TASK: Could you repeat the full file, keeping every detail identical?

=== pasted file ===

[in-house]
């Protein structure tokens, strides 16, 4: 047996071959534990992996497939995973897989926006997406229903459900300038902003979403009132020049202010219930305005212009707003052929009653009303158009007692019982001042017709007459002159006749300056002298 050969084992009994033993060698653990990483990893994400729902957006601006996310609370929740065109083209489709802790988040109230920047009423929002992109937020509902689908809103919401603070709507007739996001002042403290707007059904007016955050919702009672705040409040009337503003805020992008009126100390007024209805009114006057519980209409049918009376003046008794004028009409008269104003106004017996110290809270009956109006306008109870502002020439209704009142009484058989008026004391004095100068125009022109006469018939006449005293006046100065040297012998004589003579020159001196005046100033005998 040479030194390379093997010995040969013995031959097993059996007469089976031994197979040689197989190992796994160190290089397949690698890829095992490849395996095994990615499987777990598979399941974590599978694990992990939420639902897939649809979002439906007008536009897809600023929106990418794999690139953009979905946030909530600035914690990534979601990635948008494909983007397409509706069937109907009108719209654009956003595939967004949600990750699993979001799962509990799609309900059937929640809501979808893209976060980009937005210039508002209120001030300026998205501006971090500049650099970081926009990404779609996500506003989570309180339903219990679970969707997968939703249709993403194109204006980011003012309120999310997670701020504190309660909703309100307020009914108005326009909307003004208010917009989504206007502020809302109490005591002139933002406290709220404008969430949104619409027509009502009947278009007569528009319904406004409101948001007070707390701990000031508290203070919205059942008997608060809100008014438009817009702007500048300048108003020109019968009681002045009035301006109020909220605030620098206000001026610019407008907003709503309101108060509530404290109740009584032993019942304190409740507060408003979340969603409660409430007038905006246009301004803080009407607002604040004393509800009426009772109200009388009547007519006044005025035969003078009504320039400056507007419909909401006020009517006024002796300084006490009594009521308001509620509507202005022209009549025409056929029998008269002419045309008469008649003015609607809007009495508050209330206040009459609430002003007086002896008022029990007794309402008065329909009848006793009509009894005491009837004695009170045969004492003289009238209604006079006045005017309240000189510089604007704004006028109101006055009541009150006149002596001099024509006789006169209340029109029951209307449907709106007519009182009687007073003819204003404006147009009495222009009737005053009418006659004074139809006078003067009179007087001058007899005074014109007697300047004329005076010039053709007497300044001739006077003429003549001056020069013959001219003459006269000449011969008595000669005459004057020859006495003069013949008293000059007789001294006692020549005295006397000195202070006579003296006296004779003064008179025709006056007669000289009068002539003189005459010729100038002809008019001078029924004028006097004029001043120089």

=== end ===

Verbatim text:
[in-house]
């Protein structure tokens, strides 16, 4: 047996071959534990992996497939995973897989926006997406229903459900300038902003979403009132020049202010219930305005212009707003052929009653009303158009007692019982001042017709007459002159006749300056002298 050969084992009994033993060698653990990483990893994400729902957006601006996310609370929740065109083209489709802790988040109230920047009423929002992109937020509902689908809103919401603070709507007739996001002042403290707007059904007016955050919702009672705040409040009337503003805020992008009126100390007024209805009114006057519980209409049918009376003046008794004028009409008269104003106004017996110290809270009956109006306008109870502002020439209704009142009484058989008026004391004095100068125009022109006469018939006449005293006046100065040297012998004589003579020159001196005046100033005998 040479030194390379093997010995040969013995031959097993059996007469089976031994197979040689197989190992796994160190290089397949690698890829095992490849395996095994990615499987777990598979399941974590599978694990992990939420639902897939649809979002439906007008536009897809600023929106990418794999690139953009979905946030909530600035914690990534979601990635948008494909983007397409509706069937109907009108719209654009956003595939967004949600990750699993979001799962509990799609309900059937929640809501979808893209976060980009937005210039508002209120001030300026998205501006971090500049650099970081926009990404779609996500506003989570309180339903219990679970969707997968939703249709993403194109204006980011003012309120999310997670701020504190309660909703309100307020009914108005326009909307003004208010917009989504206007502020809302109490005591002139933002406290709220404008969430949104619409027509009502009947278009007569528009319904406004409101948001007070707390701990000031508290203070919205059942008997608060809100008014438009817009702007500048300048108003020109019968009681002045009035301006109020909220605030620098206000001026610019407008907003709503309101108060509530404290109740009584032993019942304190409740507060408003979340969603409660409430007038905006246009301004803080009407607002604040004393509800009426009772109200009388009547007519006044005025035969003078009504320039400056507007419909909401006020009517006024002796300084006490009594009521308001509620509507202005022209009549025409056929029998008269002419045309008469008649003015609607809007009495508050209330206040009459609430002003007086002896008022029990007794309402008065329909009848006793009509009894005491009837004695009170045969004492003289009238209604006079006045005017309240000189510089604007704004006028109101006055009541009150006149002596001099024509006789006169209340029109029951209307449907709106007519009182009687007073003819204003404006147009009495222009009737005053009418006659004074139809006078003067009179007087001058007899005074014109007697300047004329005076010039053709007497300044001739006077003429003549001056020069013959001219003459006269000449011969008595000669005459004057020859006495003069013949008293000059007789001294006692020549005295006397000195202070006579003296006296004779003064008179025709006056007669000289009068002539003189005459010729100038002809008019001078029924004028006097004029001043120089």